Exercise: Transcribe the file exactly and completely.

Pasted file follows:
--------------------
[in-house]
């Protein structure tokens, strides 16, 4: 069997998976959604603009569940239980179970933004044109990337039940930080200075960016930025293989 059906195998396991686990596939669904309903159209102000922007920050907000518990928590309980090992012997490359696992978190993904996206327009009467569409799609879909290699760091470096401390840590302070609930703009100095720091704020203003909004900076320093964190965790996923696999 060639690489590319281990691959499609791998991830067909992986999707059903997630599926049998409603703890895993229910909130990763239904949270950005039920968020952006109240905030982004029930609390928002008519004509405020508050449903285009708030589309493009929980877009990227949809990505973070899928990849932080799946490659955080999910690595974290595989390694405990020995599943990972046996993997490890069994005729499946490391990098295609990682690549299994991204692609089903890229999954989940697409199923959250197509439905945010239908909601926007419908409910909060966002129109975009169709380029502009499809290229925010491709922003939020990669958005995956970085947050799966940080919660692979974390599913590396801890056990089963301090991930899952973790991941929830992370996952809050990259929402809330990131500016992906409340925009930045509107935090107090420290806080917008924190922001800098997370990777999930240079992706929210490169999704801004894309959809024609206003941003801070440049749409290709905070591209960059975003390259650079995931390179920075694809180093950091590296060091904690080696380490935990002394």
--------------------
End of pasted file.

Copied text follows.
[in-house]
């Protein structure tokens, strides 16, 4: 069997998976959604603009569940239980179970933004044109990337039940930080200075960016930025293989 059906195998396991686990596939669904309903159209102000922007920050907000518990928590309980090992012997490359696992978190993904996206327009009467569409799609879909290699760091470096401390840590302070609930703009100095720091704020203003909004900076320093964190965790996923696999 060639690489590319281990691959499609791998991830067909992986999707059903997630599926049998409603703890895993229910909130990763239904949270950005039920968020952006109240905030982004029930609390928002008519004509405020508050449903285009708030589309493009929980877009990227949809990505973070899928990849932080799946490659955080999910690595974290595989390694405990020995599943990972046996993997490890069994005729499946490391990098295609990682690549299994991204692609089903890229999954989940697409199923959250197509439905945010239908909601926007419908409910909060966002129109975009169709380029502009499809290229925010491709922003939020990669958005995956970085947050799966940080919660692979974390599913590396801890056990089963301090991930899952973790991941929830992370996952809050990259929402809330990131500016992906409340925009930045509107935090107090420290806080917008924190922001800098997370990777999930240079992706929210490169999704801004894309959809024609206003941003801070440049749409290709905070591209960059975003390259650079995931390179920075694809180093950091590296060091904690080696380490935990002394």